That's not intended to be an aspersion against either party. If you would consider entering into a real estate transaction on your own w/o representation, I would only invite you to listen to Bruce Williams evening talk show for a while to hear of the tales of woe that have arisen owing to such penny-wise, pound-foolish actions of others...something of this nature is even more likely to have pitfalls for the unwary.
--
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Right. When he pays off the mortgage they can execute a Quitclaim deed and record that and the OP has Title.
Draw up a Lease purchase contract with details. Pops is now the bank!
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hr(bob) snipped-for-privacy@att.net wrote:

"Good" and "cheap" are basically mutually exclusive.
Don't even consider this w/o legal representation for yourself and I would strongly recommend the SIL/daughter retain counsel for their interests in any such transaction besides.
It's not clear whether there's a current mortgage to deal with the lienholder or this is a new purchase idea, but either will have its own peculiarities plus whatever else there is that is unique in the situation.
As others note, there are also potential tax issues here -- below market interest rates are an area the IRS does look at...
--
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The question is better suited to misc.legal or misc.legal.moderated, but I'll answer it here. I have a private mortgage. The term "Seller financing" on a house for sale means the seller will consider giving the buyer a private mortgage. It can be a good deal for both parties.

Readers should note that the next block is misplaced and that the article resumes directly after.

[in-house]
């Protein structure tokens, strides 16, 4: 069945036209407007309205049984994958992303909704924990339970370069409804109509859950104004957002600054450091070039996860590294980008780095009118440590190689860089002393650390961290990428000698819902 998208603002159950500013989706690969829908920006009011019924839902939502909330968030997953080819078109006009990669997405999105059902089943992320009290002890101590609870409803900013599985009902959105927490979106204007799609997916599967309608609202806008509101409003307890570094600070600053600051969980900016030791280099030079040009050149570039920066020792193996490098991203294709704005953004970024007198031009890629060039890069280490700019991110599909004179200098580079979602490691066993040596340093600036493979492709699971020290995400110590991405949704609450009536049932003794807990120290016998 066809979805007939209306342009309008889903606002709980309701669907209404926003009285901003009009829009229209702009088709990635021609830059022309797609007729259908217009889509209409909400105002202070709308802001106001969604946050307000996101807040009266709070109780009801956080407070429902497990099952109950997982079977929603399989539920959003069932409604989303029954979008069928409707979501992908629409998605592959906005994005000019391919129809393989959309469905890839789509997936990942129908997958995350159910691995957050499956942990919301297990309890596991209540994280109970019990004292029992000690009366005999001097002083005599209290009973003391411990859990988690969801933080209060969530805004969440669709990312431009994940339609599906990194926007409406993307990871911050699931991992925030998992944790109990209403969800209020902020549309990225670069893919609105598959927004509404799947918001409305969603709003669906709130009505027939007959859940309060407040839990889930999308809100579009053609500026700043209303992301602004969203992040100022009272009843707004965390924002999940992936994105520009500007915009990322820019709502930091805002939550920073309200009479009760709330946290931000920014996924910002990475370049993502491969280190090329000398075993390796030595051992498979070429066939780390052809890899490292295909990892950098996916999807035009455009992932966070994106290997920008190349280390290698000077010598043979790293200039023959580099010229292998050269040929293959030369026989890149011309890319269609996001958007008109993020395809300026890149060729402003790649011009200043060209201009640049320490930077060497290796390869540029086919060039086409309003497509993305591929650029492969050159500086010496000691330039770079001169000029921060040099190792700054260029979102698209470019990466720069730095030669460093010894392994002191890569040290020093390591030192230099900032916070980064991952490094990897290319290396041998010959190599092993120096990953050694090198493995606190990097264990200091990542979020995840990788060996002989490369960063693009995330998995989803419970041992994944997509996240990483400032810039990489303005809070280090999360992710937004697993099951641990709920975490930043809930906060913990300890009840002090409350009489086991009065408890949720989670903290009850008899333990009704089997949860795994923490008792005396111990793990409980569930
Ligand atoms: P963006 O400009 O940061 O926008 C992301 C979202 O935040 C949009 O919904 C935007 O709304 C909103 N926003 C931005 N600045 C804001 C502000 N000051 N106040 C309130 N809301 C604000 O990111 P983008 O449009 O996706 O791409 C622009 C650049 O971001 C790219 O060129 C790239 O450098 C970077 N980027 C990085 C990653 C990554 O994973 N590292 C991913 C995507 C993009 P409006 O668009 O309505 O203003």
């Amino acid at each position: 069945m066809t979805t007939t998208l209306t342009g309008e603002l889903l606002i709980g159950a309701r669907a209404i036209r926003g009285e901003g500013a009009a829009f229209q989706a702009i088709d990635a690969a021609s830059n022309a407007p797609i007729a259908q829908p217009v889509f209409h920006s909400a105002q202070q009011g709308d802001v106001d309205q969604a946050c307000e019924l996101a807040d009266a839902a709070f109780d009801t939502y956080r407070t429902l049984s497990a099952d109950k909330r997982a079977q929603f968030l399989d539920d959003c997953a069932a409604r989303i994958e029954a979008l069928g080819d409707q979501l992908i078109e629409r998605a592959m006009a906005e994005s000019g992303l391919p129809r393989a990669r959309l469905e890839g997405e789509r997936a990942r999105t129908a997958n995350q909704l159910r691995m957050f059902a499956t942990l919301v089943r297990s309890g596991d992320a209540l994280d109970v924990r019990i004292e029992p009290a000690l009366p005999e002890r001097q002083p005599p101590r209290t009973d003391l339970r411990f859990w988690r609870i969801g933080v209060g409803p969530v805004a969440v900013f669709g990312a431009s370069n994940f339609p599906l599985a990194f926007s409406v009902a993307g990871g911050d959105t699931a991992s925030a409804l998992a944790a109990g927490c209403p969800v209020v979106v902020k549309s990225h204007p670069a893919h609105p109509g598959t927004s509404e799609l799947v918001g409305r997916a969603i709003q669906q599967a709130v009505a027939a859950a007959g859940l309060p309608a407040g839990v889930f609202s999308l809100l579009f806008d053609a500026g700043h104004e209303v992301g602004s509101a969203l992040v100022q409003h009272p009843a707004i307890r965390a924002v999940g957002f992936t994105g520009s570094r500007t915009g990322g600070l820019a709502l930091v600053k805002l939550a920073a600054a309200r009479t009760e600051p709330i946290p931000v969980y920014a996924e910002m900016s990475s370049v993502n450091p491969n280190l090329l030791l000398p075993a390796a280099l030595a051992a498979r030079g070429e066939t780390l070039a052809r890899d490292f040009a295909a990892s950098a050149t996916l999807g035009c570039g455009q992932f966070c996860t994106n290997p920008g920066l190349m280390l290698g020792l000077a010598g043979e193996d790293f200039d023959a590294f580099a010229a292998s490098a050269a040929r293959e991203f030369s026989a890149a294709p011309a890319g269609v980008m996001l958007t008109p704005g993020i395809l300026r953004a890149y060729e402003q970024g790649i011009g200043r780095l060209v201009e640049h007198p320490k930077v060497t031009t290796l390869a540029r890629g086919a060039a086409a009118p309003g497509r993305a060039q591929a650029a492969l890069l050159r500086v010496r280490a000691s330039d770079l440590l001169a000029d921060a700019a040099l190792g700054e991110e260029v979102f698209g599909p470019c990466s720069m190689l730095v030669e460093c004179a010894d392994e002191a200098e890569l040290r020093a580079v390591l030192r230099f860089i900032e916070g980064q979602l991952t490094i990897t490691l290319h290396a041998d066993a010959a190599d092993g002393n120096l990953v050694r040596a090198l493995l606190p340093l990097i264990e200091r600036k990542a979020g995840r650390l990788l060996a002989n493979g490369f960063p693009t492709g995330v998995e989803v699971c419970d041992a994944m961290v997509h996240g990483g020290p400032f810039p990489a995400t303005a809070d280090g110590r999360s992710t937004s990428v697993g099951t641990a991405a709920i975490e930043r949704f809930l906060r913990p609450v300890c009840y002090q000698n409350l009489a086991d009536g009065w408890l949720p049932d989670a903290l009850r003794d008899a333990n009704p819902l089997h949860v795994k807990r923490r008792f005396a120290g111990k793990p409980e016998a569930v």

You need 2 forms, Mortgage (aka Security Deed) and Promissory Note. Using FannieMae / Freddie Mac Uniform Instrument (so called FNMA) versions of these will make it easy for all parties; a uniform mortgage is, well, uniform. You can get the forms an old-fashioned stationery store, the kind that sells forms! Or online: there are many sources. I got my forms (FNMA) online from uslegalforms.com .
A mortgage is a mortgage is a mortgage, for legal and tax purposes. 5% is well within bounds of market rate and thus does not qualify as a gift.
    Una
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On Mar 6, 6:23pm, snipped-for-privacy@att.net (Una) wrote:

Thank you Una!!!
You are the only person who responded correctly with the names of Promissory Note and Mortgage. I posted my original question after finishing doing the income taxes for an individual who runs a home business, owns three homes, and also works outside of the home and a second semi-retired couple who have a large variety of investments and some weird expenses.
I was hoping for someone to say promissory note and mortgage, which is what I thought, but didn't want to prejudice any responses.
To everyone else, thanks for taking the trouble to respond, I am well aware of the pitfalls and there will be language used to make it clear what happens in case of default, death on the part of any of the signatories,etc. I have the forms and am now tailoring them to our particular circumstances.
H. R.(Bob) Hofmann
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wrote:

Your much too kind Bob. Many of the answers here were completely incorrect. Starting with the claim that a private party can't issue a mortgage to another private party. Or suggesting transfering title. Or adding you as a co-signer on the loan, etc. None of those does what you want to do, which is replace the current mortgage on your daughter/SIL's house with one you give them.
Certainly you can do it and have it recorded properly. I would suggest that if the interest rate is going to be any significant amount lower than the prevailing market rate that you check with a tax advisor. The post suggesting possible IRS issues with below market loans is correct. As far as the forms, personally, I'd contact a couple lawyers and ask what their flat fee would be to do this for you. Should only cost a couple hundred bucks and for me it would be worth it to have it done right. Alternatively, if you check at the local hall of records, they can probably point you to the forms/ procedures for recording the new mortgage.
Of course, as others have pointed out, doing this could someday get messy if their situation changes and they miss payments, get divorced, etc. As long as you understand the potential problems, there is no reason you can't do what you want to do. It's done all the time.